How important are intangibles? Very!
Amongst professional value investors – or at least the ones that have survived to this day – it is by now well-known that traditional value measures like price/book-ratios have become less informative for future performance. I have written here that this may be to a large part due to the rise of intangible assets on the balance sheets of so many companies. Stripping the balance sheets of companies from these intangible assets helps improve the value factor.
The main problem with intangible assets is that hardly anyone really knows how to value them. And I presume that gave Dion Bongaerts, Xiaowei Kang, and Mathijs A. van Dijk from the Erasmus University in Rotterdam an idea. If these intangible assets are so difficult to value, then they may give rise to systematic mispricing driven by always changing perceptions of these intangibles. Companies with lots of intangibles on their balance sheet should have stronger growth since these intangibles often arise from R&D investments and acquisitions of other companies. If investors systematically underestimate the long-term growth potential driven by these investments and acquisitions then companies with a larger share of intangibles should have higher returns than companies with a lower share of intangibles. In other words, measuring the amount of intangibles relative to tangible or total assets would be a measure of growth. Of course, if investors systematically overestimate the future growth created by these intangible assets the reverse would be true and a higher share of intangibles would be an indirect measure of value.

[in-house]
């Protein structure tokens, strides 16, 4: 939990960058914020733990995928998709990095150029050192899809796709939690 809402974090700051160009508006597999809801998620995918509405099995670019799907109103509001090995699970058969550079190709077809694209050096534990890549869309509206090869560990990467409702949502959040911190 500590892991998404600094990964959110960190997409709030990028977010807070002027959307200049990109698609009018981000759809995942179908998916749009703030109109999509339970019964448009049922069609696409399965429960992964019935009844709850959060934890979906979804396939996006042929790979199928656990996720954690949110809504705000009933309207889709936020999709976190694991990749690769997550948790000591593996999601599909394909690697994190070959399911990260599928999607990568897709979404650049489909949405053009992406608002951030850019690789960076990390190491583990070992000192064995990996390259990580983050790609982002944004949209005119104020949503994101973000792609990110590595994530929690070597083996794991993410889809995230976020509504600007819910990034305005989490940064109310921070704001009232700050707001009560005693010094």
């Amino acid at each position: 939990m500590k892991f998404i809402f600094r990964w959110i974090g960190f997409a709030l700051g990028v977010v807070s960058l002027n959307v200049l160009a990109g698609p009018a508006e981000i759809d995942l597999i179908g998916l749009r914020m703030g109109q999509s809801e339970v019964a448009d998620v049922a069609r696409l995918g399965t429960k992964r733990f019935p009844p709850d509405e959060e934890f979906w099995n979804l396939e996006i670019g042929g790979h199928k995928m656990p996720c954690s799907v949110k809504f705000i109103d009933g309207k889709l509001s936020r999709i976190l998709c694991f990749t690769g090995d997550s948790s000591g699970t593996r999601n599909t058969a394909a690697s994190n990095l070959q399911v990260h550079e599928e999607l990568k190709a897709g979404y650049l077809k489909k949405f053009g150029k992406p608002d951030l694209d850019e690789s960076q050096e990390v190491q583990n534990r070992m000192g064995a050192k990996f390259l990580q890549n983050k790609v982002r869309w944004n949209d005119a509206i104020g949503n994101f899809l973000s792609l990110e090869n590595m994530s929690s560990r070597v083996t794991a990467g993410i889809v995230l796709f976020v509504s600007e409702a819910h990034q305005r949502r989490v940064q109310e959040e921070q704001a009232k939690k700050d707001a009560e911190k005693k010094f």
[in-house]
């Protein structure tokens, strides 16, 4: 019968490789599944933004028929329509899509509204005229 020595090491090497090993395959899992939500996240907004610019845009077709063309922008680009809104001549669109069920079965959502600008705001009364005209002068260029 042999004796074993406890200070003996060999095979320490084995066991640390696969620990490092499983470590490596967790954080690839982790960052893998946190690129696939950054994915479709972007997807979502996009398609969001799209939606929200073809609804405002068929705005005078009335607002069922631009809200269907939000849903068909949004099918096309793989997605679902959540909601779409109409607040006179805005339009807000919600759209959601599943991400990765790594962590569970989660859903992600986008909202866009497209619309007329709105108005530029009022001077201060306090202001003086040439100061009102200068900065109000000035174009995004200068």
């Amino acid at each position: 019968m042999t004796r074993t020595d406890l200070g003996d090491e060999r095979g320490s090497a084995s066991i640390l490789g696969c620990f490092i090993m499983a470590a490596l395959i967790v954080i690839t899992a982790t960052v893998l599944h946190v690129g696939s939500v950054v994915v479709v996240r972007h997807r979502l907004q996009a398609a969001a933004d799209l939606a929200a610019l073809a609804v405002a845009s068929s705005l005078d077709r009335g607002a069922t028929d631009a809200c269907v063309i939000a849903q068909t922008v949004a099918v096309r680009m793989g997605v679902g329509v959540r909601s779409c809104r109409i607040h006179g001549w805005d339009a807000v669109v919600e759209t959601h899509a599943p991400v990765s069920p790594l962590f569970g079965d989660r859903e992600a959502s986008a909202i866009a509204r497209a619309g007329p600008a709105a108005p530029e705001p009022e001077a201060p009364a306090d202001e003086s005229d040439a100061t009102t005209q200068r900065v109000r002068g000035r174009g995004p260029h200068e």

Examining the stocks in the Russell 3000 excluding financials from 1989 to 2019 shows that intangibles as a share of total assets has much larger predictive power than one would expect. A portfolio that invests in the 20% stocks with the highest intangible asset ratio and shorts the 20% companies with the lowest intangible asset ratio created an average annual performance of 4.6%. Over the same period, using the same stocks, the value premium was -0.3% per year and the quality (profitability) premium was 3.5%. In other words, the intangible factor was better at explaining stock returns than value or quality. As usual, the returns were higher for small cap stocks than large cap stocks, but even in large caps, it was 3.2% per year.
Looking at the relationship between the performance of value strategies and intangible asset strategies, the research showed a negative correlation of -0.58. Thus, investors seem to systematically underestimate the profit growth generated by intangible assets. This also opens up the possibility to combine the value factor with the intangible asset factor in order to stabilise the performance of traditional value strategies. A pure value strategy relying on price/book-ratios alone would have had a return of -0.3% per year and a volatility of 11.5%. Mixing this long-short portfolio with the long-short portfolio generated by the intangible asset ratio 50/50 created a portfolio with an average annual return of 2.1% and a volatility of 4.8%.
As usual, there is much research that still needs to be done. We need to examine if the intangible asset ratio also works outside the United States, how much returns are reduced by transaction costs and if there are smarter ways to combine this factor with the traditional value factor, etc. It’s early days, but if I’d be running a value portfolio I’d be looking at this more closely.
Performance of value, growth, and the intangible asset factors
Source: Bongaerts et al. (2021)